Trying to do the right thing is always tough, because the right thing to do is almost always the hardest thing to do. It’s not hard to know what the right thing is, we know it almost instinctively. The hard thing to do is to do the right thing. Feelings may get hurt, people you love may suffer, you may even lose your job or in extreme cases your life—but the right thing is the right thing—it just is.
When Christ said you have to pick up your cross to follow Him, He knew what He was talking about. Lots of the decisions we have to make in this life are hard ones. There are virtually no important decisions that don’t touch others. Okay, what toilet paper to buy probably doesn’t have much of an impact on anybody else or whether you have a large or small coffee, but the big decisions always have consequences. Christ showed us the way. We choose out of love, out of compassion, out of caring for and loving others, out of our love for God, and out of our desire to be true imitators of Christ. It’s not always easy. The story of the Good Samaritan is a case in point. The Samaritan knew his help wouldn’t be appreciated or applauded, but help he did—because it was the right thing to do, it was the Christ thing to do. I truly believe that Christ doesn’t care one bit whether or not you own a gun, or for which political party you vote, but He does care if you do not love, if you do not feed the hungry, if you do not clothe the naked, if you simply live your life as if others in need don’t exist. It’s an easy life to live, one that pretends that others in need don’t exist, but I’m afraid it will not be a life that leads to life eternal.
God has given each of us many gifts. Some get more than others, but the parable of the talents teaches us all we need to know about God-given gifts. We are to use them for others and not to hide them or pretend they are not there. At the end of that parable, the one who did not use his “talent” was to be “cast into the outer darkness.” There is just no way to spin being cast into the outer darkness where there is weeping and gnashing of teeth as a good thing. The miracle of our lives, one that Christ gave us, is that as long as we draw breath, we can repent, be forgiven, and start anew using our gifts. It is never too late if you are still alive. If you have gifts that you hide or don’t use because you are afraid of the consequences—you are going to get consequences that you should truly be afraid of. You do the right thing because it is what Christ called you to do, why God gave you gifts fitted to your task, and it is what will ultimately lead to your greatest reward.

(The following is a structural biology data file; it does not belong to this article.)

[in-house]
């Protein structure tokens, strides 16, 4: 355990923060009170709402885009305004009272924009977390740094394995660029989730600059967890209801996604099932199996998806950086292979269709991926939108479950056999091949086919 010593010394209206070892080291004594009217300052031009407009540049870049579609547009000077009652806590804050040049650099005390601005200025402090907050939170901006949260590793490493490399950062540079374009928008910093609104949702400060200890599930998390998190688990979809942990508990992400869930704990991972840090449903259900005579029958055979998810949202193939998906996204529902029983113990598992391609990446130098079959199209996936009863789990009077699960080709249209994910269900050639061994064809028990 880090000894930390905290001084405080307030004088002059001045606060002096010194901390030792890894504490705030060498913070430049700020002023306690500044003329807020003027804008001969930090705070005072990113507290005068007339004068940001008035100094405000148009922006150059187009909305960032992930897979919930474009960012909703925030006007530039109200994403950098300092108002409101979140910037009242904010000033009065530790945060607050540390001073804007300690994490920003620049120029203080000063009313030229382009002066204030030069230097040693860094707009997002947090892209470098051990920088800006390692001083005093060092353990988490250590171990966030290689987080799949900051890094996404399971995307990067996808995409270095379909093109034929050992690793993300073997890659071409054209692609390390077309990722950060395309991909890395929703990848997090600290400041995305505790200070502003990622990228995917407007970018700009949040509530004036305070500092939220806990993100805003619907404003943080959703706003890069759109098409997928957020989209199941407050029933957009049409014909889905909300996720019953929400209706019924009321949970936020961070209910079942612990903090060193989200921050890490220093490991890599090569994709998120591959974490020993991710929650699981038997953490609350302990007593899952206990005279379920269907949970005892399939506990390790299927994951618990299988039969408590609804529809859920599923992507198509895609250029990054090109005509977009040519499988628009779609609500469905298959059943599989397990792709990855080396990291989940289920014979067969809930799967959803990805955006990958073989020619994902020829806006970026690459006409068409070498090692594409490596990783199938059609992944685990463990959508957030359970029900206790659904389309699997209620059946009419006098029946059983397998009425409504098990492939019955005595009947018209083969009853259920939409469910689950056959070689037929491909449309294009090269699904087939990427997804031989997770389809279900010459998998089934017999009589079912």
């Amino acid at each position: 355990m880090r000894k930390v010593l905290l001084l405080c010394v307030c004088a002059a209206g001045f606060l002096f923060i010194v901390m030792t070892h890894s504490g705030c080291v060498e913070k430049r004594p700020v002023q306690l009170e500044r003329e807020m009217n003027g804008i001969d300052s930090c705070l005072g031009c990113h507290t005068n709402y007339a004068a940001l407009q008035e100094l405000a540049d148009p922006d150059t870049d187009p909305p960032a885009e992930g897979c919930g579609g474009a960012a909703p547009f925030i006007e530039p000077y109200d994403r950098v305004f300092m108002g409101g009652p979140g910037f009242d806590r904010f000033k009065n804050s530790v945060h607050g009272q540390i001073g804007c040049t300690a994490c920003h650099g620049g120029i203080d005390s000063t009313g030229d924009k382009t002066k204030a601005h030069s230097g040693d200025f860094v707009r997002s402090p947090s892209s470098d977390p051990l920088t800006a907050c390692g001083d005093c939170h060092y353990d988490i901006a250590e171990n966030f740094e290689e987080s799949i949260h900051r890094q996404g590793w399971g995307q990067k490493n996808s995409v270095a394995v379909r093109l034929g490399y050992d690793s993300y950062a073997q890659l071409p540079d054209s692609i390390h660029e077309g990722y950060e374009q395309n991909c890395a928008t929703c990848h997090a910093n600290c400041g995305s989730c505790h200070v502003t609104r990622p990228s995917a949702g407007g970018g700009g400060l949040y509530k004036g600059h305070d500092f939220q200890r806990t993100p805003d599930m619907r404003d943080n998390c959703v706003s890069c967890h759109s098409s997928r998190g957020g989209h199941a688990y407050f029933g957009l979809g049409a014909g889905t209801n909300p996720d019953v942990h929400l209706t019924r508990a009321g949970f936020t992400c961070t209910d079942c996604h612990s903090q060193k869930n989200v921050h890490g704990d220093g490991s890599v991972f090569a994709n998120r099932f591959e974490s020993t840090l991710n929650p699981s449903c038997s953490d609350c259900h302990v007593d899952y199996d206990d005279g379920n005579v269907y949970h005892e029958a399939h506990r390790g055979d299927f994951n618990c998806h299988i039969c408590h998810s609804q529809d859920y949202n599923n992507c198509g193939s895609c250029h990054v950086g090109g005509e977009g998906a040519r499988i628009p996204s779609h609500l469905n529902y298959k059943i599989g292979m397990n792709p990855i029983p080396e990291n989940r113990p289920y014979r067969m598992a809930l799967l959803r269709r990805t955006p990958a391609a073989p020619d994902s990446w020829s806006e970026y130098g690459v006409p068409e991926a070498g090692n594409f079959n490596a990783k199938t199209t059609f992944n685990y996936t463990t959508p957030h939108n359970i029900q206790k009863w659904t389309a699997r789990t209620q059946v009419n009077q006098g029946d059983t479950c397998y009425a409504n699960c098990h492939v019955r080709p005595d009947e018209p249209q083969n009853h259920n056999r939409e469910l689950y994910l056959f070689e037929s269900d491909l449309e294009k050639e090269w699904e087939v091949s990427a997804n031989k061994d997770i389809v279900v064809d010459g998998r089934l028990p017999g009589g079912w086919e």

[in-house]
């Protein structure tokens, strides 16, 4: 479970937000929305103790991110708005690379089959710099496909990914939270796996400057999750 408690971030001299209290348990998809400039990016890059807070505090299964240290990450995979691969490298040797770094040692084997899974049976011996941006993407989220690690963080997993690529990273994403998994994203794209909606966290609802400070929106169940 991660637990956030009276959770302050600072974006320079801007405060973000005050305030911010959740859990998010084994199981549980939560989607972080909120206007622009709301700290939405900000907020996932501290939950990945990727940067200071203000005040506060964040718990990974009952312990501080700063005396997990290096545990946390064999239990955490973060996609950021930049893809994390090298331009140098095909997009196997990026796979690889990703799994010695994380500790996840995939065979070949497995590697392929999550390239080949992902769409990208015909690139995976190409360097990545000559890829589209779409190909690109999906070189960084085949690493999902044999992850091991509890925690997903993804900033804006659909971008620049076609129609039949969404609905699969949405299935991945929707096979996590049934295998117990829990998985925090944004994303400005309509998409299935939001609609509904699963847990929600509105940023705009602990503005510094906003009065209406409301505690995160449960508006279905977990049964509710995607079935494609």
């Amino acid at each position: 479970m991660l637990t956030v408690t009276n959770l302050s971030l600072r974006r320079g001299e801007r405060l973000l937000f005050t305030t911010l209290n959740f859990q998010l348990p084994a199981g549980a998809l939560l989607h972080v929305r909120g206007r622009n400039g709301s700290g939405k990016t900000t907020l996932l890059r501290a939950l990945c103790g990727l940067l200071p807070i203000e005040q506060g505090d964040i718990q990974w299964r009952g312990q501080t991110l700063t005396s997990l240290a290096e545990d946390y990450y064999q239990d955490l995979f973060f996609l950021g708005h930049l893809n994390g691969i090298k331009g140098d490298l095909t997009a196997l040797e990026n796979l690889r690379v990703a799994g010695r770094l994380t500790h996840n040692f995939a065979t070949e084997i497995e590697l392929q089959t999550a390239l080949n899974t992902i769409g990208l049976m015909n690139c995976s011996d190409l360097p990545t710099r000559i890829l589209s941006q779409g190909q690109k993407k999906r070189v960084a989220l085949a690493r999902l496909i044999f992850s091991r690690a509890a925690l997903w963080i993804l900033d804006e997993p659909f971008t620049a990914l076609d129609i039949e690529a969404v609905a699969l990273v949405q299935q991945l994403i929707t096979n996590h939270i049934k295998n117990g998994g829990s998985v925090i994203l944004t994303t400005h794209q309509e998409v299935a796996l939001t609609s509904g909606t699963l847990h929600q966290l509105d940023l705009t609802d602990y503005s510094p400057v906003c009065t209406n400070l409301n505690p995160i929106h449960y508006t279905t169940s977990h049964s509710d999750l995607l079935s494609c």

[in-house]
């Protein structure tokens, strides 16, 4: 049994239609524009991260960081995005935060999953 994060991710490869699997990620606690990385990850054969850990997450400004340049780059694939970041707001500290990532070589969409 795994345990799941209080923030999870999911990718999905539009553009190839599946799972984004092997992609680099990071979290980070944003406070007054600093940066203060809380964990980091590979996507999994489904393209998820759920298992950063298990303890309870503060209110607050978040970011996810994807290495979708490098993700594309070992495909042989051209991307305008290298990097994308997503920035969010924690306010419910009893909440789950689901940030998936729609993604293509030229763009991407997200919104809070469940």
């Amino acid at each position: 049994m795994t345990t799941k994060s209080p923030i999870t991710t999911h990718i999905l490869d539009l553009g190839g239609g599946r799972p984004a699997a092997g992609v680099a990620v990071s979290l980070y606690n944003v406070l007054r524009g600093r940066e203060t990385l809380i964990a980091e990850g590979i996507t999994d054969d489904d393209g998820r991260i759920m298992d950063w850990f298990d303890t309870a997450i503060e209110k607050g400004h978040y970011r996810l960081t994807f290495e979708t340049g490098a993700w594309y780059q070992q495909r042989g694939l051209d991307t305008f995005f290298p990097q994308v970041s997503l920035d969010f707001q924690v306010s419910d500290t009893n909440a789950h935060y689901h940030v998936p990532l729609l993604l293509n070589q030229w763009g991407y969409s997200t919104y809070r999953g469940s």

I can say that I have done the right thing on more than one occasion, but almost never without negative consequences for me or my family. Once I helped a young man get into drug rehab and it turned his life around. I didn’t know the man, but his sister was the wife of one of my parishioners, and she asked me to help. I did so knowing that I would have to disappoint one of my churches by not participating in a local festival. The church reduced my salary and tried to fire me. I couldn’t tell them what I was really doing, but it was the right thing. Leaving my family and friends in the U.S. wasn’t easy, and it caused hard feelings and even hatred in some cases, but we were called here to serve God in Tanzania and here we serve. Other clergy said and wrote terrible things about me, and, as you know, the Bishop of Arkansas illegally revoked my credentials and kicked me out of the denomination without ever having met me or written or spoken to me. I have never joined another denomination and never will, but serving here is still the right thing to do. I will die not being a member of any denomination, but I will die as a Christian serving those in need. I know that that is the right thing to do. You will always know what is the right thing to do—you may not always have the courage to do it. God understands, but you must try.